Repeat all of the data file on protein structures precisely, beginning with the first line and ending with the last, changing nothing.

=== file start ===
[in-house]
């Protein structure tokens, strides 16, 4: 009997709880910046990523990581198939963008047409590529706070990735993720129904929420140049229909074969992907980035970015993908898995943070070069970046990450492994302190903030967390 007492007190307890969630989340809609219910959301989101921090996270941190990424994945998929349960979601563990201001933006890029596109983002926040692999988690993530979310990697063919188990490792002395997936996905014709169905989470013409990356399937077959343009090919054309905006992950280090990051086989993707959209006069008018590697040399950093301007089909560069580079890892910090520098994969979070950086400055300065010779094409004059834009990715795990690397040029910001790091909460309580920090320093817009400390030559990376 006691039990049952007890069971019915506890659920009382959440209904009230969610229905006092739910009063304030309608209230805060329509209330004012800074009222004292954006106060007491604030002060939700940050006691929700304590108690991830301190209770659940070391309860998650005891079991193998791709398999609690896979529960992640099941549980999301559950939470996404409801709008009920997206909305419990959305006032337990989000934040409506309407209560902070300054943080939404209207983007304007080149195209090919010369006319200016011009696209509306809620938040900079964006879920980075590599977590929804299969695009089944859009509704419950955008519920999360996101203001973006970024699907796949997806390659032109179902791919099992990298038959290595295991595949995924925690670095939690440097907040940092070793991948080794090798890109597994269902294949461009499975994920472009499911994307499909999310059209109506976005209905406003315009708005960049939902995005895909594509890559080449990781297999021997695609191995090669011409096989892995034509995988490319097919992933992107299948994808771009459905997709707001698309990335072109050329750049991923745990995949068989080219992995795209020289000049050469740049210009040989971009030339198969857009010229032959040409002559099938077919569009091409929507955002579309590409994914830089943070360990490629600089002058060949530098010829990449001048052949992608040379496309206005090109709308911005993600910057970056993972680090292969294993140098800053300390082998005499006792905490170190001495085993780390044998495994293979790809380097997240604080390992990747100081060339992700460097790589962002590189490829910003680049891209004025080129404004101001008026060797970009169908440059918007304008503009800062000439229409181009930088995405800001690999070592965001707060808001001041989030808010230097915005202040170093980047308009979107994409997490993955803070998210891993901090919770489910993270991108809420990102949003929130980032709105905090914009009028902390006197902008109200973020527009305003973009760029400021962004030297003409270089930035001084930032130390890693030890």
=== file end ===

[in-house]
């Protein structure tokens, strides 16, 4: 009997709880910046990523990581198939963008047409590529706070990735993720129904929420140049229909074969992907980035970015993908898995943070070069970046990450492994302190903030967390 007492007190307890969630989340809609219910959301989101921090996270941190990424994945998929349960979601563990201001933006890029596109983002926040692999988690993530979310990697063919188990490792002395997936996905014709169905989470013409990356399937077959343009090919054309905006992950280090990051086989993707959209006069008018590697040399950093301007089909560069580079890892910090520098994969979070950086400055300065010779094409004059834009990715795990690397040029910001790091909460309580920090320093817009400390030559990376 006691039990049952007890069971019915506890659920009382959440209904009230969610229905006092739910009063304030309608209230805060329509209330004012800074009222004292954006106060007491604030002060939700940050006691929700304590108690991830301190209770659940070391309860998650005891079991193998791709398999609690896979529960992640099941549980999301559950939470996404409801709008009920997206909305419990959305006032337990989000934040409506309407209560902070300054943080939404209207983007304007080149195209090919010369006319200016011009696209509306809620938040900079964006879920980075590599977590929804299969695009089944859009509704419950955008519920999360996101203001973006970024699907796949997806390659032109179902791919099992990298038959290595295991595949995924925690670095939690440097907040940092070793991948080794090798890109597994269902294949461009499975994920472009499911994307499909999310059209109506976005209905406003315009708005960049939902995005895909594509890559080449990781297999021997695609191995090669011409096989892995034509995988490319097919992933992107299948994808771009459905997709707001698309990335072109050329750049991923745990995949068989080219992995795209020289000049050469740049210009040989971009030339198969857009010229032959040409002559099938077919569009091409929507955002579309590409994914830089943070360990490629600089002058060949530098010829990449001048052949992608040379496309206005090109709308911005993600910057970056993972680090292969294993140098800053300390082998005499006792905490170190001495085993780390044998495994293979790809380097997240604080390992990747100081060339992700460097790589962002590189490829910003680049891209004025080129404004101001008026060797970009169908440059918007304008503009800062000439229409181009930088995405800001690999070592965001707060808001001041989030808010230097915005202040170093980047308009979107994409997490993955803070998210891993901090919770489910993270991108809420990102949003929130980032709105905090914009009028902390006197902008109200973020527009305003973009760029400021962004030297003409270089930035001084930032130390890693030890």